The NYT has a good blog post up giving some of the reactions to the Wikileak video we talked about in class this week. A few key points I was not aware of:
• Anthony Martinez, an infantryman with around 4500hrs of aerial footage experience, points out at 3:39 there is a RPG and some kind of AK weapon;
• Schmedlap states that some of the journalists Reuters hired for information were insurgents – had not heard that before;
• Small Wars Journal raises a good point about the lack of Army response to the video.
This information makes the narrative different – at least for me. From how I understand it these were journalists embedded with an insurgent group who possibly were involved in ground conflict that the Apache was responding to. From this perspective the response from the Apache is different. It makes more sense that they would engage – initially. Obviously the Apache still failed to see that the two reporters were carrying cameras and not weapons, but this was not just a group of innocent civilians that they were walking around with.
Should the Apache have engaged though? Some of the blogs bring up the conversation of COIN doctrine for aviators. While there were insurgents in the group they were not engaging the Apache and the pilots request permission to open fire before the reporter positions with his camera towards the Apache (which they thought was an RPG). Another interesting caveat here – the official Army AR 15-6 Investigation points out insurgent groups are known to use camera equipment to photograph US forces for their own purposes. Apparently there is quite a bit of discussion over a lack of COIN training for aviators. This keeps the pilots removed from the situations on the ground and seems counterproductive to COIN. The FM 3-24 manual has an appendix devoted to the role of aviation in COIN and the Apache was operating within the framework given in the manual.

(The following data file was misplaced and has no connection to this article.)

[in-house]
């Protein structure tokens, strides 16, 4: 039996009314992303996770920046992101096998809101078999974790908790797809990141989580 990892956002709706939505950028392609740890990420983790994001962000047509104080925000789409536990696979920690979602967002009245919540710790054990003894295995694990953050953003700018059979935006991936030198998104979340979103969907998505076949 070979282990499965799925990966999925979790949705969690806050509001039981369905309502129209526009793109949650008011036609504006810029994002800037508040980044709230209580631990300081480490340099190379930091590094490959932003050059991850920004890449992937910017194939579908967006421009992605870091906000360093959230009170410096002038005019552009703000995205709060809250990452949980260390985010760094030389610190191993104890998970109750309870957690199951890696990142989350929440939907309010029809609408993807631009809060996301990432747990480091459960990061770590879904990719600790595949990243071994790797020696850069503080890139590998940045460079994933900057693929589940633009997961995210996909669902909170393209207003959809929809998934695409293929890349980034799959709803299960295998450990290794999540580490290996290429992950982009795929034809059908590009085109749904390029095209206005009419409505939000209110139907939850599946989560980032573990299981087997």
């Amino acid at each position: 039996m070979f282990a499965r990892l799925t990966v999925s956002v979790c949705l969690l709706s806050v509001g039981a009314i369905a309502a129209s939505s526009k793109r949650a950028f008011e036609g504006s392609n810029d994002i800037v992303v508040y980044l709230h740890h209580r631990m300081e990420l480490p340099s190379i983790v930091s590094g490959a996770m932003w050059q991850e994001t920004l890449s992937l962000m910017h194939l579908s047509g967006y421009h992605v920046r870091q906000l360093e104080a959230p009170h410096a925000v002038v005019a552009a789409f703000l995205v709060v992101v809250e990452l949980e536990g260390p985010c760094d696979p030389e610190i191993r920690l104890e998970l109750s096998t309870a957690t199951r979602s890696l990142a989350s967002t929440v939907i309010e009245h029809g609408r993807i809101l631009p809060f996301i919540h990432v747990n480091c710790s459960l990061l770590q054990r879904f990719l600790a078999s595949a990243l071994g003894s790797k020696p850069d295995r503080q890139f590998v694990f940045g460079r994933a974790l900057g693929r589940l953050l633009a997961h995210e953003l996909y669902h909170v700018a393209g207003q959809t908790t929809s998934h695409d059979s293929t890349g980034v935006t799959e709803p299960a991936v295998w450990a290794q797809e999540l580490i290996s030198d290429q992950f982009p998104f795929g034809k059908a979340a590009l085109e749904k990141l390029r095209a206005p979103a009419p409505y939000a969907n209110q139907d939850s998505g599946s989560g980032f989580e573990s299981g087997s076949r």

I am not going to say I think everything the pilots did was correct, especially when discussing the van and the Hellfire missiles they fired – which was not shown in the Wikileak video. But, with this additional information from professionals in the blogosphere, the extremely poor editing of the video by Wikileak is even more apparent. They do not point out the weapons, nor do they explain the context.
One place I will take a stand on this situation is the discussion over the Army response. They are in a completely reactive position. I am not saying they should have released the footage, but I think they could have controlled it better and that they are failing to direct the narrative influencing the interpretation of the video. Civil Affairs seems to have dropped the ball on this one. They have the personnel to make critical/intellectual interpretations of the footage that can counteract the Wikileak editing but it seems that the blogosphere has had to take up the reins on that.